Granting bail to former Guantanamo Bay prisoner Omar Khadr while he appeals his war crimes conviction in the United States threatens the entire system of international prisoner transfers, the federal government argues in new court filings.
The claim comes in material filed late Monday as part of Ottawa's 11th-hour attempt to block Khadr's release from prison — which could come as early as Tuesday evening.
"A lack of clarity in the international transfer process may jeopardize the system as a whole," the government states in documents obtained by The Canadian Press.
"(Khadr's) release unsettles the foundation of this system by introducing uncertainty and a lack of control over the manner in which Canadian offenders' sentences are enforced."
Despite having presented no such evidence at his bail hearing, the government also now argues that allowing Khadr out — given his long incarceration — presents a risk that is contrary to the public interest.
"Springing (him) into the community rather than allowing him to continue his planned reintegration poses an undue risk," the government states.
It does not elaborate on the nature of the risk but notes he has applied for parole in June.
In response, Khadr's lawyers said the government's case for a stay was weak.
For one thing, they say, the government acknowledges Khadr's case is unique and will have little or no effect on other prison transfers.
"The onus is on the (Crown) to establish that irreparable harm will actually occur if a stay is not granted," they state in their reply brief.
"Reliance upon harm that is speculative or merely 'likely' is insufficient."
On Monday, the government also filed its formal notice of appeal of the April 24 decision by Justice June Ross of the Alberta Court of Queen's Bench granting Khadr bail. It wants the stay pending disposition of the case.
The last-ditch stay application, slated to be heard by a single Court of Appeal justice on Tuesday morning, says the government "will suffer irreparable harm" if the Toronto-born Khadr, now 28, is released.
In a statement, a Khadr support group denounced the government's "unrelenting vilification" of the prisoner and its "knee-jerk" appeal of every court decision favourable to him.
"The rights, freedom and liberties of all Canadians are diminished by the actions of this government," Free Omar Khadr Now said.
Ottawa maintains that Ross had no jurisdiction to hear Khadr's bail application under the provisions of the International Transfer of Offenders Act — the treaty that saw him returned to Canada from Guantanamo Bay in September 2012 to serve out his eight-year sentence for five war crimes.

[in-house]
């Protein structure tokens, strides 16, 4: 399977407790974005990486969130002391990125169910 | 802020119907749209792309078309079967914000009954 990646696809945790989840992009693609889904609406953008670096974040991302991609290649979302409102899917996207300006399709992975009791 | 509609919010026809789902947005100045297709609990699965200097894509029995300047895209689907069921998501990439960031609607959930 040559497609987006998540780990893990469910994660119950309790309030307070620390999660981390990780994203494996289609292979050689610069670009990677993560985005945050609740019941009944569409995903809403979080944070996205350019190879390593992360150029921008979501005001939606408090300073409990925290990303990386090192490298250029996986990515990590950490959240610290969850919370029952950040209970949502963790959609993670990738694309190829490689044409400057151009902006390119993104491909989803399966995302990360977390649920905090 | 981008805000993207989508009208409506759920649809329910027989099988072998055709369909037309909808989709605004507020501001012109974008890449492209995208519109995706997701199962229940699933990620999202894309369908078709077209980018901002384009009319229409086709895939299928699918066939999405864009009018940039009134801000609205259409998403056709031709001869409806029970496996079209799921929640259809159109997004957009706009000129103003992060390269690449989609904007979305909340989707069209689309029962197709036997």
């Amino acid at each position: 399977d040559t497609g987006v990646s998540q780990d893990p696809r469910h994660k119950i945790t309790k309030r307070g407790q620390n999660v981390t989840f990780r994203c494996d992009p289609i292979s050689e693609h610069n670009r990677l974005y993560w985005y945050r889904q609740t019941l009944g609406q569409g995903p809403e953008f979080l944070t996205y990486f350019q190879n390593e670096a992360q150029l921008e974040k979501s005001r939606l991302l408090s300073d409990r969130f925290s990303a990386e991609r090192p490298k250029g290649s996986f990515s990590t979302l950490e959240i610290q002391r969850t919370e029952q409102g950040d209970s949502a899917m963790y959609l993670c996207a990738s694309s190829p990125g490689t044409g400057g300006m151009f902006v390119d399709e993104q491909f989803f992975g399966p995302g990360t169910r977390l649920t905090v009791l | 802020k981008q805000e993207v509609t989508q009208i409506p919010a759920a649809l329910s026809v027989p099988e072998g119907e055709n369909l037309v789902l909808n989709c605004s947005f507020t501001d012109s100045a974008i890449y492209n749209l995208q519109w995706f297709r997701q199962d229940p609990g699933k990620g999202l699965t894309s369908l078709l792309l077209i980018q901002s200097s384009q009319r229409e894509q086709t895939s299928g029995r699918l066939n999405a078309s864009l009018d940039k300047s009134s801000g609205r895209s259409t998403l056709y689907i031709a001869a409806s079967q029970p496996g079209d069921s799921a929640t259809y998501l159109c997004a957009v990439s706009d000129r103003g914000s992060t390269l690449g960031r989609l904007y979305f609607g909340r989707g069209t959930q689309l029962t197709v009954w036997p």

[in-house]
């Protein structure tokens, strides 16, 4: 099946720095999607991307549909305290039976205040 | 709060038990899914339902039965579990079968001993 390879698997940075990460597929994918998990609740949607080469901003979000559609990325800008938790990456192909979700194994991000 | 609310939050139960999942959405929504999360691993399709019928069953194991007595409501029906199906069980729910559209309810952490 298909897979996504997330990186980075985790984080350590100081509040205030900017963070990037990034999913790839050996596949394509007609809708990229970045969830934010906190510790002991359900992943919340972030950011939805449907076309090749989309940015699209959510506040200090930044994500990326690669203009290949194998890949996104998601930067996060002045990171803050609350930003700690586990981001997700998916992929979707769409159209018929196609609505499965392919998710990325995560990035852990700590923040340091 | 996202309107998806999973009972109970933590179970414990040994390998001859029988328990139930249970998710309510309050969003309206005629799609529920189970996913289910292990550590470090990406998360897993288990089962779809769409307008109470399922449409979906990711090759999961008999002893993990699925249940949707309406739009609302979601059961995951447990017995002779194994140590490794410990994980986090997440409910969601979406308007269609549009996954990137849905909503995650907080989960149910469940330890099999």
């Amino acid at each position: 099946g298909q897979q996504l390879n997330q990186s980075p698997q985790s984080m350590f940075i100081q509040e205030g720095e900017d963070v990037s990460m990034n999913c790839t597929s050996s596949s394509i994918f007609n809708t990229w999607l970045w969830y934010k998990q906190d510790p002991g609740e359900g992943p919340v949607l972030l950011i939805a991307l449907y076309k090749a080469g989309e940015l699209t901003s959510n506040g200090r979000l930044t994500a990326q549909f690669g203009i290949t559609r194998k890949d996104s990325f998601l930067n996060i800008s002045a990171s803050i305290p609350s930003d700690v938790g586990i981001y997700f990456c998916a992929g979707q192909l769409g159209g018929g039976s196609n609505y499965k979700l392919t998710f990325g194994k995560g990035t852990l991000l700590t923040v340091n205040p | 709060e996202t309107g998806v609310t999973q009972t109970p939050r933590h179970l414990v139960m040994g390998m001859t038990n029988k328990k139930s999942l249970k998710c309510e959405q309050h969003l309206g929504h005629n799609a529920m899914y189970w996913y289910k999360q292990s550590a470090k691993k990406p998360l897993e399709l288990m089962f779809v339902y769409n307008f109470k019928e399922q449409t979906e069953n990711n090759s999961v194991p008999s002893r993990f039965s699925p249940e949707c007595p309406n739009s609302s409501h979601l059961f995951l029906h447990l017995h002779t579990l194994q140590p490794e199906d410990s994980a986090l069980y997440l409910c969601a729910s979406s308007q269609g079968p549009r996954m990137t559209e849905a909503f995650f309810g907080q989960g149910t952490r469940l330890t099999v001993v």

Allowing him out — an unprecedented situation — could jeopardize the repatriation of other Canadian prisoners and damage Canada's relations with the U.S., the government says.
But the U.S. State Department said in a statement to CBC Monday that releasing Khadr on bail would not strain Canada-U.S. relations.
Ross gave "short shrift" to Canada's "real and consequential" international obligations and she was wrong to find that the right to seek bail pending appeal is a constitutionally guaranteed "principle of fundamental justice," the government argues.
The justice was also wrong to accept Khadr's submissions that his appeal in the U.S. against his war crimes conviction has real merit and a strong chance of success.
Public Safety Minister Steven Blaney said on Monday the government has been consistent in its approach to Khadr — which has been to brand him as an unrepentant terrorist.
"We feel that Mr. Khadr, until a final decision is rendered by the court, should stay behind bars," Blaney said in Ottawa.
In 2010, the Toronto-born Khadr pleaded guilty to five war crimes — including murder for the death of an American special forces soldier — before a widely discredited U.S. military commission. The alleged offences occurred in Afghanistan in July 2002 when he was 15 years old.
He later said he only pleaded guilty to get out of Guantanamo Bay because the Americans could have held him indefinitely even if he had been acquitted. He is serving his sentence in Bowden Institution, near Innisfail, Alta.